Among my many qualifications for this job is the ability to unearth highly classified information and present it to readers. Well, I have recently discovered an amazing source that, over the past month or so, has revealed some of our double-secret battle plans to topple Saddam Hussein.
I'll tell you the name of source, but I have to put it in code so that Iraq won't find out. Ready? Good. It's: "ew-Nay ork-Yay imes-Tay." Pretty ucking-Fay ool-Cay, don't you think?
Yeah, for some reason, our plans for invading Iraq keep showing up on the front page of the New York Times. Before you get angry at the Times for giving Saddam a heads-up, note that the main sources for the stories were senior administration and Pentagon officials, and that revealing them doesn't endanger American soldiers one bit. It's not as though Iraq can preemptively invade North Carolina to stop the Marines from assaulting Baghdad.
The first leaked plan, which should be codenamed "Operation and the Kitchen Sink," is the biggest. It calls for a 250,000-person force, invading from the north, south and west, via air, land and sea. For all we know, it also may include robots from outer space and special subterranean forces digging from Nebraska through the center of the Earth, clear through to downtown Baghdad.
The second leaked plan says that Jordan will be used as the main staging point for air and commando raids into Iraq. Jordan is probably our best non- oil-producing Arab friend, and its king, Abdullah, is so pro-Western he speaks with a British accent. In 1996, he even had a cameo role in an episode of "Star Trek Voyager." Nevertheless, King Abdullah is so vocally opposed to a U.S. attack that allowing our forces to operate from Jordan could fatally damage his credibility with his own people.
The third leaked plan is smaller in scale, but no less ambitious than the first plan. It calls for a concentrated air and land strike on Baghdad and other key locations in the Iraqi military command structure in order to decapitate -- figuratively and (hopefully) literally -- Iraq's military capabilities.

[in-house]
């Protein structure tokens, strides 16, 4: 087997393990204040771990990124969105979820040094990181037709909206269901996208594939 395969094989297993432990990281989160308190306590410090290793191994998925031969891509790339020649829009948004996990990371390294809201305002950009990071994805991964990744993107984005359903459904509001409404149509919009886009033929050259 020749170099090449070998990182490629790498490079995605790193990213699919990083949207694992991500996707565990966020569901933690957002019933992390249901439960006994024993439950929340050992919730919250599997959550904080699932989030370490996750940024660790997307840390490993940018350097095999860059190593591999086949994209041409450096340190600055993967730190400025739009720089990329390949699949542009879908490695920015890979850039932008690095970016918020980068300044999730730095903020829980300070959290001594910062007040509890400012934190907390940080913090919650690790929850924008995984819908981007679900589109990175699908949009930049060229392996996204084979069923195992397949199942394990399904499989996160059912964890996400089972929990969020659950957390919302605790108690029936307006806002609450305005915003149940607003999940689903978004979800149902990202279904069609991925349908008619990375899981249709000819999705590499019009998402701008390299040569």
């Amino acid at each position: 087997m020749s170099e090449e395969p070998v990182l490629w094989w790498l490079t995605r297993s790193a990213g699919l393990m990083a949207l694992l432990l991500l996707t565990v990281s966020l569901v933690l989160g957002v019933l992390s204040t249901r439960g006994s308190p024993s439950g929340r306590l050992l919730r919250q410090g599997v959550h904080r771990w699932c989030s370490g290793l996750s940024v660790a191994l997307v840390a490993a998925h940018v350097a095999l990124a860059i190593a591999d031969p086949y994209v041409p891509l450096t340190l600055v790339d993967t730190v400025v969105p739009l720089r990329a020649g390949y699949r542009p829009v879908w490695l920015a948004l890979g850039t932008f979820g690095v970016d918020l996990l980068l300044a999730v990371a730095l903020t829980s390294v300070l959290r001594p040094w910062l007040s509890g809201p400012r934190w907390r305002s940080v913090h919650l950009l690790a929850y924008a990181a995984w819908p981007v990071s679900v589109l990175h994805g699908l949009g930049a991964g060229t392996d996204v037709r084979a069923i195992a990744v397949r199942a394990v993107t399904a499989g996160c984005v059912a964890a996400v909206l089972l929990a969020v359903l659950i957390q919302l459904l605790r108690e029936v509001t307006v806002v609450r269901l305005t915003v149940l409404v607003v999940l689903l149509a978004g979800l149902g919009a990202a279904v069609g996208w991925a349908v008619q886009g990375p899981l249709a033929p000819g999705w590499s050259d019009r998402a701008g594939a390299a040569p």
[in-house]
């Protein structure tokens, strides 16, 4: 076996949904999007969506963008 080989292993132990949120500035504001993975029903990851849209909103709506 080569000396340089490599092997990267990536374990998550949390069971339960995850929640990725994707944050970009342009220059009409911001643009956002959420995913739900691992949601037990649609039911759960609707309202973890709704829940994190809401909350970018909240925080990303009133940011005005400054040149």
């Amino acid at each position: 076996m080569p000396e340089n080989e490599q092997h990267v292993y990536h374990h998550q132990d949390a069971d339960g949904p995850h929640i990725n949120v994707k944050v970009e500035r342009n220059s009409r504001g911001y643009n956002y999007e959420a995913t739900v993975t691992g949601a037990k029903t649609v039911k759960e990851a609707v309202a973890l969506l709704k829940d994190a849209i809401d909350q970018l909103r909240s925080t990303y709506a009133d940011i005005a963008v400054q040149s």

One popular explanation for the multiple contradictory leaks is that they're meant to confuse Iraq. The real reason for the leaks may even be more cunning: U.S. military planners may be hoping to tempt Saddam Hussein into subscribing to the New York Times, thus revealing his mailing address to us.
There is a fourth option being tossed around -- one that the Bush/Rumsfeld/ Cheney Axis of Invasion doesn't like very much. Senior U.S. military officials have told the press (specifically the "ashinton-Way ost-Pay") that they don't think Iraq is threatening enough to warrant an invasion. They propose continuing our current containment policy, which has successfully kept Saddam from attacking his neighbors. They note that a war with Iraq would be bloodier than the first Gulf War, and that "victory" would result in a long and expensive military occupation to rebuild Iraq. Not only that, but it would turn the Muslim and European nations against us in our campaign to get elected Most Popular Country.
The military's fears have emboldened those in Congress trying to temper Bush's "invade now, ask questions later" policy. While the President is able to dismiss foreign leaders with his "you're either with us or against us" doctrine, he can't do the same to Congress and the Pentagon. They're not with us or against us -- they are us.
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Yup, next to the li-barry.